On 21 February 2018, the Philippines State Prosecutor of the Department of Justice filed a petition in a Manila court to declare the Communist Party of the Philippines and the New People’s Army as terrorist organisations. The petition includes the names of more than 600 people, who the government claims are communist guerrillas.
Included on the list are indigenous leaders and human rights defenders from the Cordillera region, including Victoria Tauli-Corpuz, UN Special Rapporteur on the Rights of Indigenous Peoples, and Joan Carling, Co-convener of the Indigenous Peoples Major Group on the Sustainable Development Goals.
The Indigenous Peoples Major Group has set up a petition asking the Philippine President Rodrigo Duterte to remove the names of indigenous peoples’ leaders and human rights defenders from the list of alleged terrorists. Click on the image below to sign the petition:
Tauli-Corpuz put out a press statement on 8 March 2018:
Statement of Victoria Tauli-Corpuz, UN Special Rapporteur on the Rights of Indigenous Peoples
I just got the information that my name has been included in a petition of the Department of Justice to Declare the Communist Party of the Philippines and the New People’s Army a.k.a. Bagong Hukbong Bayan As Terrorist Organizations. In this 55 page petition my name has been included as one of the respondents and as one of the officers and members of the CPP and NPA.
I denounce this act by the Department of Justice of including me in this list.
I am not connected at all in anyway to those organizations nor do I have any knowledge, much less participation, with the alleged incidents cited in the petition.
I will address this baseless, malicious and irresponsible inclusion of my name even as I am consulting my lawyers on what legal courses of action to take to clear my name and even make accountable those who put my life and security at risk.
8 March 2018
Worries about the safety of people on the list
Tauli-Corpuz told Reuters that, “I am worried for my safety and the safety of others on the list, including several rights activists.”
Human Rights Watch describes the Justice Department’s petition as a “virtual government hit list”.
There’s a long history in the Philippines of the state security forces and pro-government militias assassinating people labeled as NPA members or supporters. The Duterte administration should publicly reject this petition and ensure the safety of those listed in it – or risk being complicit in the resulting crimes.
Many organisations have put out statements in support of Tauli-Corpuz and the other human rights activists on the government’s terrorist list. IUCN’s Director General, Inger Andersen, said,
“We at IUCN are dismayed that the Philippine Government could target a globally respected voice and spokesperson for indigenous peoples’ rights with malicious, unfounded and downright dangerous accusations. We note that the Philippines ratified the Universal Declaration of Human Rights, and call on President Duterte and the broader government authorities to immediately annul this unacceptable action and to issue apologies and regrets to all concerned.”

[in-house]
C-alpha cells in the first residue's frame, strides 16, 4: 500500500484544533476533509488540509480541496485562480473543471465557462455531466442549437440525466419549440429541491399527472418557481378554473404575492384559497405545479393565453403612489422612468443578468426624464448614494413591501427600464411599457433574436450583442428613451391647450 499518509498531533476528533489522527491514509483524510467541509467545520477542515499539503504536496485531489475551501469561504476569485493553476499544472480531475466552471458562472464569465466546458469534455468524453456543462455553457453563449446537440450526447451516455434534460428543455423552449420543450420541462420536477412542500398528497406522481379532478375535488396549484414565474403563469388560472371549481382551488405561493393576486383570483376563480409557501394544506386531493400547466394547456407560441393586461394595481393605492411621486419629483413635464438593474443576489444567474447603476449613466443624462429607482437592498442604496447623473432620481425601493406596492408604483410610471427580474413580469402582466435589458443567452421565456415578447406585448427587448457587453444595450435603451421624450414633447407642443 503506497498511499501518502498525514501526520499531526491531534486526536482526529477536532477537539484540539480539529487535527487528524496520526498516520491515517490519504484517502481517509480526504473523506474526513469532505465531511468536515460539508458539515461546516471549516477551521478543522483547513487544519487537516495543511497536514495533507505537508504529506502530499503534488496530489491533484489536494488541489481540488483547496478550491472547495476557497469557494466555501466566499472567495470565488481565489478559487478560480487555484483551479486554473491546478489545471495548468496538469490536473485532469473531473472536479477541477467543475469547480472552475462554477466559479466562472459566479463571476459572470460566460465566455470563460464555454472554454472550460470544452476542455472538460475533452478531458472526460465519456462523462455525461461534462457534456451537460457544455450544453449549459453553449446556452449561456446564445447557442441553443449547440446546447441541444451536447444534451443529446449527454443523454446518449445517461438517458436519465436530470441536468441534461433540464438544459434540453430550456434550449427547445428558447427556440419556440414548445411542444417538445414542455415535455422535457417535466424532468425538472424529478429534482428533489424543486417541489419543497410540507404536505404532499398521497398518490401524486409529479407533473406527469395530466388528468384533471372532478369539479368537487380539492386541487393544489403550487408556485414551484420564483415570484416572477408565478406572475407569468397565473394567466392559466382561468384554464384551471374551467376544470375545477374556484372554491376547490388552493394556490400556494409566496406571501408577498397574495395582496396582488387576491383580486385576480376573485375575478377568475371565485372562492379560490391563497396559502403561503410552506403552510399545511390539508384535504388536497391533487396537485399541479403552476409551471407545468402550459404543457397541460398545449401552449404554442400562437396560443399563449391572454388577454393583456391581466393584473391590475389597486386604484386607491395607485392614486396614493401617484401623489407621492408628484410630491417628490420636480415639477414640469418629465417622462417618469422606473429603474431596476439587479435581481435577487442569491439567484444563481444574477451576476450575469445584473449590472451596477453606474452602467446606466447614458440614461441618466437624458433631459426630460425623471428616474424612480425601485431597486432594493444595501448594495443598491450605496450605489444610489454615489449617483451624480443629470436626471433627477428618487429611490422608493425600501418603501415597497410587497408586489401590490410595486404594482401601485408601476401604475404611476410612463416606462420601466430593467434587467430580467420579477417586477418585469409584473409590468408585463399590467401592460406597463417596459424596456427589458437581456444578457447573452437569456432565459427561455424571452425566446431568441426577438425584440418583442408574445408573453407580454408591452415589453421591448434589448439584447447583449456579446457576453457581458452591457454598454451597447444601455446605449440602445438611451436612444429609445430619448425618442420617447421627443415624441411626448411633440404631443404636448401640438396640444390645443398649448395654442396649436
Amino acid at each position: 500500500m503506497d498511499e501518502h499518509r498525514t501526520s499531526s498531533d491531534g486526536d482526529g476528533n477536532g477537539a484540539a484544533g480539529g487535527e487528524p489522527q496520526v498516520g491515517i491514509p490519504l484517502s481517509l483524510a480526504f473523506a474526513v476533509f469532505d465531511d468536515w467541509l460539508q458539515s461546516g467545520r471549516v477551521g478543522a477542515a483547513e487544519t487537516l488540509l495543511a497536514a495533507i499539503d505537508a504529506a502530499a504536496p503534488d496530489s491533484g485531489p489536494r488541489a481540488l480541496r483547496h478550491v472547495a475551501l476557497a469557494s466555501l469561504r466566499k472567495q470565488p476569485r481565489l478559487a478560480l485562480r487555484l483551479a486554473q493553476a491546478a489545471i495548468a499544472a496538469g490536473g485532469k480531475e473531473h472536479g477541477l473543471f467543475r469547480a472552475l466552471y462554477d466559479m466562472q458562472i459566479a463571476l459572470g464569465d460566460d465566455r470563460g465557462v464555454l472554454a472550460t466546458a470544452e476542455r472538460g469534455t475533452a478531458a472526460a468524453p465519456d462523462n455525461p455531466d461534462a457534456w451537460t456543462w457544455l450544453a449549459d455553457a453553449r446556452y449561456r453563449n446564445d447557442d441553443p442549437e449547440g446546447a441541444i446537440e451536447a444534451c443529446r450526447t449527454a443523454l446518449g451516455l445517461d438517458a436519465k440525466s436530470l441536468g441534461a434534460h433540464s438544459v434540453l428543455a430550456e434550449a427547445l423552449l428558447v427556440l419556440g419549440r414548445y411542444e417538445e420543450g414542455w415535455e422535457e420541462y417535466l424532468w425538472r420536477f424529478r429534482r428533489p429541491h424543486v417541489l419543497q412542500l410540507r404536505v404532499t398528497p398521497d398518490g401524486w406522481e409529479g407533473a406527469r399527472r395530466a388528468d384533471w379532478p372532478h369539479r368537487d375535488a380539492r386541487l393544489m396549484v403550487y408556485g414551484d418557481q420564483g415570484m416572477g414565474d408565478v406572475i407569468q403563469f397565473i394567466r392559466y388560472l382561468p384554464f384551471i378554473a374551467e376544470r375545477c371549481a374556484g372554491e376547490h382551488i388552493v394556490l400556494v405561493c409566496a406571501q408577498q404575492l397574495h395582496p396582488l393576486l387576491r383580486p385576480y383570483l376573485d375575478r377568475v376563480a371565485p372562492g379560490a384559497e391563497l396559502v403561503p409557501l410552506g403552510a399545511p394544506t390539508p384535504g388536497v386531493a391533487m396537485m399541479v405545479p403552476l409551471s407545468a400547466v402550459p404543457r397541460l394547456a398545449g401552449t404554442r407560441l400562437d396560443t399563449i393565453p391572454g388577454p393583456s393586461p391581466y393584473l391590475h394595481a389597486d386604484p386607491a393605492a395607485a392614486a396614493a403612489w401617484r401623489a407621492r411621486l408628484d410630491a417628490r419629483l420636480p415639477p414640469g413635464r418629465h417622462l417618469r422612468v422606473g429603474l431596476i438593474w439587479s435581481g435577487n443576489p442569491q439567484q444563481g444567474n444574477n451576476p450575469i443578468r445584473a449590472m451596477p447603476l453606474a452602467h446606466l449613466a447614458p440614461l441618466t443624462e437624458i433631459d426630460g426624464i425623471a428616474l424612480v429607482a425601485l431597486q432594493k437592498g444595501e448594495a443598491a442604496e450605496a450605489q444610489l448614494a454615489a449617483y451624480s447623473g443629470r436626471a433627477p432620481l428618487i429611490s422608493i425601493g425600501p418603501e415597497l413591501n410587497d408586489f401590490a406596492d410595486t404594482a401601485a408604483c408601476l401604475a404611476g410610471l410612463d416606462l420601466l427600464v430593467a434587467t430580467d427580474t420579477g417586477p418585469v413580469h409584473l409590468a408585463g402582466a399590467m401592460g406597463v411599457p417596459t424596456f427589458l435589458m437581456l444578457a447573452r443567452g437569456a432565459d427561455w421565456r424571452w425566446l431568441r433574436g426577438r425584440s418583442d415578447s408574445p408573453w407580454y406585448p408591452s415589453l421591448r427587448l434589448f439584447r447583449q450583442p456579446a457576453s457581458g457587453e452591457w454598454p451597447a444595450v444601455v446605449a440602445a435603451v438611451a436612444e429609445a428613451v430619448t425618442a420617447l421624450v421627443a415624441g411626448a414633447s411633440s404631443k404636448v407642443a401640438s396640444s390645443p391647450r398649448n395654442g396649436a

In a statement, Michel Forst, the UN Special Rapporteur on the situation of human rights defenders, and Catalina Devandas Aguilar, Chairperson of the Coordination Committee of the Special Procedures, said,
“We are shocked that the Special Rapporteur is being targeted because of her work defending the rights of indigenous peoples. The accusation against her comes after the public comments made, jointly with other Special Rapporteurs, in relation to the militarization, attacks and killings of indigenous Lumad peoples by members of the armed forces in Mindanao; this accusation is considered as an act of retaliation for such comments.
“We call on the Philippine authorities to immediately drop these unfounded accusations against Ms. Tauli-Corpuz and to ensure her physical safety and that of others listed”
Julie Koch, Executive Director of the International Work Group for Indigenous Affairs, said,
“The Government of the Philipines regularly and increasingly threatens and harasses indigenous peoples. But this is taking it to a whole new level. At IWGIA, we are extremely worried about finding some of our long-term partners on the list, without having given them a possibility to deny the accusations. We fear for their personal safety.”
War of words
Zeid Ra’ad al-Hussein the U.N. High Commissioner for Human Rights went a bit further. He said,
“This is absolutely disgraceful that the president of a country could speak in this way, using the foulest of language against a rapporteur that’s highly respected. And really, it makes one believe that the president of the Philippines, needs to submit himself to some sort of psychiatric evaluation.”
President Duterte’s response was extraordinary. He said that if the UN Human Rights team investigates his war on drugs (which has led to 12,000 deaths) they should be fed to crocodiles. The Philippine Star reported Duterte as saying,
“If these fools come here, are there crocodies here? The ones that eat people? Throw those sons of b****** to them.
During a press briefing on 12 March 2018, China’s foreign Foreign Ministry Spokesperson Lu Kang, backed the Philippines,
“Relevant sides of the international community, including the Office of the United Nations High Commissioner for Human Rights, shall respect the sovereignty of the Philippines and the will of its people.”